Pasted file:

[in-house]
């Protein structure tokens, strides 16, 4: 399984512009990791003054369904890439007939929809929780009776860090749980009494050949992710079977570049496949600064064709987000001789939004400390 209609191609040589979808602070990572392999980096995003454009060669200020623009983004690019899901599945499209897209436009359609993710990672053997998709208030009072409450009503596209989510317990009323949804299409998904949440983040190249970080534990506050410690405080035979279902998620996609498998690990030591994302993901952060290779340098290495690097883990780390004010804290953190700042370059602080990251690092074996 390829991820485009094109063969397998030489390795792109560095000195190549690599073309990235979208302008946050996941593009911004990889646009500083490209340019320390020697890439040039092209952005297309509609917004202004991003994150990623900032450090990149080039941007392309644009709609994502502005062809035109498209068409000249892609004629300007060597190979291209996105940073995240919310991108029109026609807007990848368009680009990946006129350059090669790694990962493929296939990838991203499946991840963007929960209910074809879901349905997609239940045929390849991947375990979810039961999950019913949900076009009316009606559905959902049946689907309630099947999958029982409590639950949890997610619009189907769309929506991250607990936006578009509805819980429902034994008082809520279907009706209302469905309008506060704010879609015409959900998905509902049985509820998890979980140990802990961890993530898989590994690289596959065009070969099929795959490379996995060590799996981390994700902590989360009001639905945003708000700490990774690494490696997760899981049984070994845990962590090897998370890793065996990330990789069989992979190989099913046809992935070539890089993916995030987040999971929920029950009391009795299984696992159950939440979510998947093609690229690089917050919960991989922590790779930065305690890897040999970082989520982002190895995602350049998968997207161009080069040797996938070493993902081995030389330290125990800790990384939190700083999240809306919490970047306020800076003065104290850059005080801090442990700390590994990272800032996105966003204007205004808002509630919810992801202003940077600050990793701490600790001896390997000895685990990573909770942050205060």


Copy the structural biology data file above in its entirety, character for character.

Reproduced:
[in-house]
């Protein structure tokens, strides 16, 4: 399984512009990791003054369904890439007939929809929780009776860090749980009494050949992710079977570049496949600064064709987000001789939004400390 209609191609040589979808602070990572392999980096995003454009060669200020623009983004690019899901599945499209897209436009359609993710990672053997998709208030009072409450009503596209989510317990009323949804299409998904949440983040190249970080534990506050410690405080035979279902998620996609498998690990030591994302993901952060290779340098290495690097883990780390004010804290953190700042370059602080990251690092074996 390829991820485009094109063969397998030489390795792109560095000195190549690599073309990235979208302008946050996941593009911004990889646009500083490209340019320390020697890439040039092209952005297309509609917004202004991003994150990623900032450090990149080039941007392309644009709609994502502005062809035109498209068409000249892609004629300007060597190979291209996105940073995240919310991108029109026609807007990848368009680009990946006129350059090669790694990962493929296939990838991203499946991840963007929960209910074809879901349905997609239940045929390849991947375990979810039961999950019913949900076009009316009606559905959902049946689907309630099947999958029982409590639950949890997610619009189907769309929506991250607990936006578009509805819980429902034994008082809520279907009706209302469905309008506060704010879609015409959900998905509902049985509820998890979980140990802990961890993530898989590994690289596959065009070969099929795959490379996995060590799996981390994700902590989360009001639905945003708000700490990774690494490696997760899981049984070994845990962590090897998370890793065996990330990789069989992979190989099913046809992935070539890089993916995030987040999971929920029950009391009795299984696992159950939440979510998947093609690229690089917050919960991989922590790779930065305690890897040999970082989520982002190895995602350049998968997207161009080069040797996938070493993902081995030389330290125990800790990384939190700083999240809306919490970047306020800076003065104290850059005080801090442990700390590994990272800032996105966003204007205004808002509630919810992801202003940077600050990793701490600790001896390997000895685990990573909770942050205060």